Employment Tribunal fees have 'substantially damaged' access to justice - employment law implications

Over the course of the last British Parliament, the Westminster Government pursued policies aimed at decreasing the cost to the public of running the courts and tribunals. 

Employment Tribunal fees were introduced on 29 July 2013 and have since been the subject of much debate and review. The House of Commons Justice Committee has today published its report into court and tribunal fees, finding that access to justice has been substantially damaged following the introduction of employment tribunal fees and stating that urgent change is needed. Separate comments have been made regarding pregnancy and maternity discrimination. 

Employment Law Tribunal Fees Justice Employees Lawyer Scotland

It is important to note that this is not the Westminster Government’s post-implementation review of the impact of employment tribunal fees. The Justice Committees report has found it unacceptable that the Government has not reported the results of its review one year after it began and six months after it stated it would be completed.

The report published today is entirely separate to the proposals announced by the Scottish Government in ‘A Stronger Scotland: The Government’s Programme for Scotland 2015-16”.

The Scottish Government has stated that it intends to abolish employment tribunal fees ensuring that employees have a fair opportunity to have their case heard.

Key findings

The key findings of the Justice Committee’s report are as follows:

  • The introduction of issue fees and hearing fees for claimants in employment tribunals has led to a drop of almost 70% in the number of cases brought to the Employment Tribunal.
  • The government’s reliance on the figure of 83,000 cases dealt with at ACAS early conciliation to support its contention that access to justice has not been adversely affected by employment tribunal fees was, even on the most favourable construction, superficial.  In many cases the existence of fees raises a disincentive for employers to resolve disputes at an early stage.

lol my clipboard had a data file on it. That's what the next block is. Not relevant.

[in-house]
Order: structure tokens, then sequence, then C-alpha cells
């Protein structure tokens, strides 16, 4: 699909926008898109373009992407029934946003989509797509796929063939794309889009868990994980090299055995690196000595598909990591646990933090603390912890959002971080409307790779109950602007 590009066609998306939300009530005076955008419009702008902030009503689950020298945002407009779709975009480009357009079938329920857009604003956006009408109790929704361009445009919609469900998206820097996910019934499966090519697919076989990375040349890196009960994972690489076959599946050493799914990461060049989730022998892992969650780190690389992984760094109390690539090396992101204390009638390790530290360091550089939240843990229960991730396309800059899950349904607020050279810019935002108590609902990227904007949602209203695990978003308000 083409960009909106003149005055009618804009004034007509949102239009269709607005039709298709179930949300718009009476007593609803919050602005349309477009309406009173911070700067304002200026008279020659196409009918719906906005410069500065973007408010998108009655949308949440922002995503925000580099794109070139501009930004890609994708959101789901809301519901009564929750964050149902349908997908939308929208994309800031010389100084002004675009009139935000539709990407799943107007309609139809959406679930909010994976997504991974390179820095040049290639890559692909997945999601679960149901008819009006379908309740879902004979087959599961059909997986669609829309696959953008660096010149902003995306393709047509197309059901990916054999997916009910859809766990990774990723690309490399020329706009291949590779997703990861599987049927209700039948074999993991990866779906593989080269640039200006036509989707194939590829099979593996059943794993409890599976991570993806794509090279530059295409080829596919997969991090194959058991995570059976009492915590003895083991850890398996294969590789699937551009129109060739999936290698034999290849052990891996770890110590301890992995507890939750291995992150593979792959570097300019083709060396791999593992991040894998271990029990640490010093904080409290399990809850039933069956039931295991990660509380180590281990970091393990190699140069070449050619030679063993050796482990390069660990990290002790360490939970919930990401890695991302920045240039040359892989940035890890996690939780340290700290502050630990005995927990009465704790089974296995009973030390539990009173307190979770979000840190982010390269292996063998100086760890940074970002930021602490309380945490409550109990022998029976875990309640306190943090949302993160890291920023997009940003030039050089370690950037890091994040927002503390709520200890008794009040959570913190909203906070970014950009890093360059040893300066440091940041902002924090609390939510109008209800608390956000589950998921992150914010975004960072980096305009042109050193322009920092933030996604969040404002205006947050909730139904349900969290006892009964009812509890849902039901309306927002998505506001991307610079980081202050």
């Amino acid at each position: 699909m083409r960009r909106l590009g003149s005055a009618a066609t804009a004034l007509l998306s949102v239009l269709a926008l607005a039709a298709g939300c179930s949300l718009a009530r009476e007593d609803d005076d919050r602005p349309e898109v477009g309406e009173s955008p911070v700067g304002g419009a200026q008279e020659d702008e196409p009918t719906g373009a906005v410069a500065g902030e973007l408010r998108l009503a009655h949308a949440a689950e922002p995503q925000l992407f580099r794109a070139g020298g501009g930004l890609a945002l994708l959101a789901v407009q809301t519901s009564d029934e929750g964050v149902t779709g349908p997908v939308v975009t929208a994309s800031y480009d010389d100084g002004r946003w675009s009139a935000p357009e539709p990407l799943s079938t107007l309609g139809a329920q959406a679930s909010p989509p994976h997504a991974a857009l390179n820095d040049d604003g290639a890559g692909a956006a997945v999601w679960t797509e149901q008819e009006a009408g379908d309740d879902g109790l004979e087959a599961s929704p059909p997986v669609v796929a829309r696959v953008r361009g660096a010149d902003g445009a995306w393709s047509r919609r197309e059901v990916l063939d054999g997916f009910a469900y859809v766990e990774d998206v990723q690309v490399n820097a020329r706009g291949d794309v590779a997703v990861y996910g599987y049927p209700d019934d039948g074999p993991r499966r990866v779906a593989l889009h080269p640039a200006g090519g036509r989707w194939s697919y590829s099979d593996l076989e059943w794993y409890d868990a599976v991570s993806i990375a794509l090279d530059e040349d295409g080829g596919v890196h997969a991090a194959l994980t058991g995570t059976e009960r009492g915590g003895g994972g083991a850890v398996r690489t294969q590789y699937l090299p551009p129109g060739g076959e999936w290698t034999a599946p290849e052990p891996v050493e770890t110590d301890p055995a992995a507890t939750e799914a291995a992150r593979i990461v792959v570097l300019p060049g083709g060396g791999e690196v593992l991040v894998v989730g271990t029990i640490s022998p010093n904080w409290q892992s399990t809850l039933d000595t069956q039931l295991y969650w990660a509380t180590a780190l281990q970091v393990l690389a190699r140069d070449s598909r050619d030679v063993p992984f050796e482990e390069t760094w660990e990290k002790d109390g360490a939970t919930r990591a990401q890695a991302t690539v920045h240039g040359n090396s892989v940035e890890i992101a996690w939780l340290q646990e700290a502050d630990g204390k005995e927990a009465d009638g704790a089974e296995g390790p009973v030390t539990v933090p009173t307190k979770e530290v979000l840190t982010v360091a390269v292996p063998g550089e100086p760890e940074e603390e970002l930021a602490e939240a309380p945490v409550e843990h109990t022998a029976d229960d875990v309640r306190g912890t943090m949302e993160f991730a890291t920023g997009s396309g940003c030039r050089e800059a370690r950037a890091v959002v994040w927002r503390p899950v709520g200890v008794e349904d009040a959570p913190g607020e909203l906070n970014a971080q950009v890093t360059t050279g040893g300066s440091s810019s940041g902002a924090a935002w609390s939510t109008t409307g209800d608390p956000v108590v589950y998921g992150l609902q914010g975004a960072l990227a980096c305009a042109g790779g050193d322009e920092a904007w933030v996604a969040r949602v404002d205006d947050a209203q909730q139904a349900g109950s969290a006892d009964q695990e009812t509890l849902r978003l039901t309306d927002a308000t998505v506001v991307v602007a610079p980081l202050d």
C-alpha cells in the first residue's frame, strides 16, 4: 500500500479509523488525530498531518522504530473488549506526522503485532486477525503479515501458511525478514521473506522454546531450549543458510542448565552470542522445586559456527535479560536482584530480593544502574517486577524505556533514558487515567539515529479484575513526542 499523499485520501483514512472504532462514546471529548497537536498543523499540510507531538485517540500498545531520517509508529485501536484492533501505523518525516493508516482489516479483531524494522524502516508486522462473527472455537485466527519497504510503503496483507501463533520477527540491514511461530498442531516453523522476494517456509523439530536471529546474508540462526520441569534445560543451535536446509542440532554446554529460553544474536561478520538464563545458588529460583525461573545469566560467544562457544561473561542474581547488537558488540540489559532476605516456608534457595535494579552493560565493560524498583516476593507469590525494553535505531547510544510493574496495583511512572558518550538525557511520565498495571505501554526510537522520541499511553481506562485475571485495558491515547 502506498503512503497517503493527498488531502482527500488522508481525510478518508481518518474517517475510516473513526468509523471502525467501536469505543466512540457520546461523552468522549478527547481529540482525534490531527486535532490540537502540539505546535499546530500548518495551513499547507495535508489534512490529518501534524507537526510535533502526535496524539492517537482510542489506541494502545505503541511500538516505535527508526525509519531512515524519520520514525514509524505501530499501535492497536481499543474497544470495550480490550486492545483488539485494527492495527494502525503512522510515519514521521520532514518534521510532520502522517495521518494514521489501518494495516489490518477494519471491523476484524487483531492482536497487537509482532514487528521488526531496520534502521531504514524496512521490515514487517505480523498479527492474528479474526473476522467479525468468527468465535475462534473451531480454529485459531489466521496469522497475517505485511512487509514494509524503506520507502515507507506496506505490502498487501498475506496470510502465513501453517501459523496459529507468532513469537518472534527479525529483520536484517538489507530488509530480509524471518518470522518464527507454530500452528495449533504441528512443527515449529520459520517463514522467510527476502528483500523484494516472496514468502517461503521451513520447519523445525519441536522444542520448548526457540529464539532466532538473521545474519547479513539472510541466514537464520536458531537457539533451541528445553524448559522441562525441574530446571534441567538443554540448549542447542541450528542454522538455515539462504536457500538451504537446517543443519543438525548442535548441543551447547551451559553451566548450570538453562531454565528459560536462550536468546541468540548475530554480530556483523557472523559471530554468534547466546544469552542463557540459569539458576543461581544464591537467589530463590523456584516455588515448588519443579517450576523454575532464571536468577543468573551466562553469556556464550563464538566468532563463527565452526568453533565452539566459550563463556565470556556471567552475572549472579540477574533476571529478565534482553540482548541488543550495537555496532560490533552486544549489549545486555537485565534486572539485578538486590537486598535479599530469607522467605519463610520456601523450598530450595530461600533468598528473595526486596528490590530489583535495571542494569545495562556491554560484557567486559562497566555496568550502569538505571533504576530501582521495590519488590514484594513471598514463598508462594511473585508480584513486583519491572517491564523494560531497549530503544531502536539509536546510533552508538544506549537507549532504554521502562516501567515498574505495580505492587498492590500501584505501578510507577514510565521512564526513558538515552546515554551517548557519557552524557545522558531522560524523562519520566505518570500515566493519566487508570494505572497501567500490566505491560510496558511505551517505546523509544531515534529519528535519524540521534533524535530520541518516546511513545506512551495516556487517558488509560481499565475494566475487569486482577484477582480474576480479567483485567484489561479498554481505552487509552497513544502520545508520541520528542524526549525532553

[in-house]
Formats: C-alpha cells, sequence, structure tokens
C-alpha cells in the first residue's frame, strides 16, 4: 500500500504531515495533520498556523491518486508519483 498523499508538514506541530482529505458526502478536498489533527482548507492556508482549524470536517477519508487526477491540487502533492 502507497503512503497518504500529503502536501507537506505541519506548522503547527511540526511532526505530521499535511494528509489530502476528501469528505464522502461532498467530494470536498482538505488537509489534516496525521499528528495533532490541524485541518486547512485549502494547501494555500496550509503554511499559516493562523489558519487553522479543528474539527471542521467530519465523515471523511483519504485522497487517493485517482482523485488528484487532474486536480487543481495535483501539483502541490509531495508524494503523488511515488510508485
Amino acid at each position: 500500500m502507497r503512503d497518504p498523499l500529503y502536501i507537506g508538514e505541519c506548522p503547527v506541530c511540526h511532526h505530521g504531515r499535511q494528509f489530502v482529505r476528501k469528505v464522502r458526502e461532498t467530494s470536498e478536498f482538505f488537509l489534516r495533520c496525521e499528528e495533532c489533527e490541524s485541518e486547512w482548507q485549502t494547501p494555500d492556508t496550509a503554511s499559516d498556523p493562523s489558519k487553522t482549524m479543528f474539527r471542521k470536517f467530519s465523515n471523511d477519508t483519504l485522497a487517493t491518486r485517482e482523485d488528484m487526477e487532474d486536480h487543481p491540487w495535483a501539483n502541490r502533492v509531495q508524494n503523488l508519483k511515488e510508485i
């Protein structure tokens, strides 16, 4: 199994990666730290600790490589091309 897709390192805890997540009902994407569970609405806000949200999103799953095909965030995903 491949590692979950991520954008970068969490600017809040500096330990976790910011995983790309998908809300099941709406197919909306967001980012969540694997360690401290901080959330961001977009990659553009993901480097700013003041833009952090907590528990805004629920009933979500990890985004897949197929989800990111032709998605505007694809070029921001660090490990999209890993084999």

• The regime of employment tribunal fees has had a significant adverse impact on access to justice for meritorious claims.
  • • The binary Type A/Type B distinction should be replaced. The distinction does not relate to the complexity or length of cases which adds to further marginalise those people who have the need to use the Employment Tribunal service.
  • Disposable capital and monthly income thresholds for fee remission should be increased, and no more than one fee remission application should be required.
  • Special consideration should be given to the position of women alleging maternity or pregnancy discrimination, for whom, at the least, the time limit of three months for bringing a claim should be reviewed.
  • The overall quantum of fees charged for bringing cases to employment tribunals should be substantially reduced

The timing of the Justice Committee’s report may be somewhat unfortunate. It is doubtful that the report will gain much press coverage with the EU Referendum vote only three days away.

The findings of the report are however significant and should the government implement its findings may bring significant change for users of the employment tribunals across the UK.

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If you would like to find out more about how we could assist you in relation to employment tribunals, please get in touch with a member of our team.